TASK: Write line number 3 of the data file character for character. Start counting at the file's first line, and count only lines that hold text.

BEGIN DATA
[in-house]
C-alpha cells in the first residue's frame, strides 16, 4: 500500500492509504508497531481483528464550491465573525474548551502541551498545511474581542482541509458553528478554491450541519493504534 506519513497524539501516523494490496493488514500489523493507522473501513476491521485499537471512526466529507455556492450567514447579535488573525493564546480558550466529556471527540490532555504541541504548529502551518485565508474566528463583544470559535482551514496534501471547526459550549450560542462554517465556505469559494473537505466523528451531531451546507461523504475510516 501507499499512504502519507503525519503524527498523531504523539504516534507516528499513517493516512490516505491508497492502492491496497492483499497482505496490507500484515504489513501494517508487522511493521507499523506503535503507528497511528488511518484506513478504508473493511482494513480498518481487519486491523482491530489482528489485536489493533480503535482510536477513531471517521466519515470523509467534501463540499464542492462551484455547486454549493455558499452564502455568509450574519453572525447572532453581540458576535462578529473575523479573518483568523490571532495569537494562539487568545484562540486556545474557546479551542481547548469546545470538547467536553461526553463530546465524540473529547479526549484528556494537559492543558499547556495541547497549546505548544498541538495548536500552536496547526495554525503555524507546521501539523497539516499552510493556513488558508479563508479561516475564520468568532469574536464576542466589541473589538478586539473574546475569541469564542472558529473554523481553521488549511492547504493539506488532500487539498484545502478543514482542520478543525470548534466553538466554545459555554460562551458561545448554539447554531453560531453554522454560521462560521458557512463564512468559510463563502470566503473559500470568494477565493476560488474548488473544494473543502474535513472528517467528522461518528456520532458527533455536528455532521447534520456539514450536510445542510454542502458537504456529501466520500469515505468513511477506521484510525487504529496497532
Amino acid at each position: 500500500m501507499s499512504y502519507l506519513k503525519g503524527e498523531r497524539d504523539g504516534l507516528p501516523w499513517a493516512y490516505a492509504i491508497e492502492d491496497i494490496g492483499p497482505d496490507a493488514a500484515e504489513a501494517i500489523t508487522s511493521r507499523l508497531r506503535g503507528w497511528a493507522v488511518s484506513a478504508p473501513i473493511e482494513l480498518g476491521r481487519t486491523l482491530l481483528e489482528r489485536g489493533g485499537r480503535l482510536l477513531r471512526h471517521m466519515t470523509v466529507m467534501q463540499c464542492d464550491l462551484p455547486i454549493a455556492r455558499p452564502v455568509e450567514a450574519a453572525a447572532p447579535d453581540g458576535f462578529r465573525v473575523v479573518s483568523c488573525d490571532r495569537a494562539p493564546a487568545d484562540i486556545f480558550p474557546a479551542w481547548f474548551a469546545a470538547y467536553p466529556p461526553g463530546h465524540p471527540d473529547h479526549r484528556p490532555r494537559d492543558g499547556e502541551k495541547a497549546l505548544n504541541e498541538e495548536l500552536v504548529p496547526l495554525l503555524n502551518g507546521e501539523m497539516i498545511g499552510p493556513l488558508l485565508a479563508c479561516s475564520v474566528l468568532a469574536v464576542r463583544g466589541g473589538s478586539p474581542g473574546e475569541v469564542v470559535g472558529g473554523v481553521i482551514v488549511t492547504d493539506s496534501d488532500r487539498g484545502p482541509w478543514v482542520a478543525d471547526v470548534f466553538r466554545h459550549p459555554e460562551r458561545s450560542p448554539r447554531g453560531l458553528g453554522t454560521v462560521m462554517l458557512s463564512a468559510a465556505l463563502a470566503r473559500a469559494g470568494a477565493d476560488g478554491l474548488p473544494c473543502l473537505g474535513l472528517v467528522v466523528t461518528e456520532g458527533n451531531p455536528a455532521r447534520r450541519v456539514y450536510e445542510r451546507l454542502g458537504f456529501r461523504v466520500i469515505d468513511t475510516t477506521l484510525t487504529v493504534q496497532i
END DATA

Amino acid at each position: 500500500m501507499s499512504y502519507l506519513k503525519g503524527e498523531r497524539d504523539g504516534l507516528p501516523w499513517a493516512y490516505a492509504i491508497e492502492d491496497i494490496g492483499p497482505d496490507a493488514a500484515e504489513a501494517i500489523t508487522s511493521r507499523l508497531r506503535g503507528w497511528a493507522v488511518s484506513a478504508p473501513i473493511e482494513l480498518g476491521r481487519t486491523l482491530l481483528e489482528r489485536g489493533g485499537r480503535l482510536l477513531r471512526h471517521m466519515t470523509v466529507m467534501q463540499c464542492d464550491l462551484p455547486i454549493a455556492r455558499p452564502v455568509e450567514a450574519a453572525a447572532p447579535d453581540g458576535f462578529r465573525v473575523v479573518s483568523c488573525d490571532r495569537a494562539p493564546a487568545d484562540i486556545f480558550p474557546a479551542w481547548f474548551a469546545a470538547y467536553p466529556p461526553g463530546h465524540p471527540d473529547h479526549r484528556p490532555r494537559d492543558g499547556e502541551k495541547a497549546l505548544n504541541e498541538e495548536l500552536v504548529p496547526l495554525l503555524n502551518g507546521e501539523m497539516i498545511g499552510p493556513l488558508l485565508a479563508c479561516s475564520v474566528l468568532a469574536v464576542r463583544g466589541g473589538s478586539p474581542g473574546e475569541v469564542v470559535g472558529g473554523v481553521i482551514v488549511t492547504d493539506s496534501d488532500r487539498g484545502p482541509w478543514v482542520a478543525d471547526v470548534f466553538r466554545h459550549p459555554e460562551r458561545s450560542p448554539r447554531g453560531l458553528g453554522t454560521v462560521m462554517l458557512s463564512a468559510a465556505l463563502a470566503r473559500a469559494g470568494a477565493d476560488g478554491l474548488p473544494c473543502l473537505g474535513l472528517v467528522v466523528t461518528e456520532g458527533n451531531p455536528a455532521r447534520r450541519v456539514y450536510e445542510r451546507l454542502g458537504f456529501r461523504v466520500i469515505d468513511t475510516t477506521l484510525t487504529v493504534q496497532i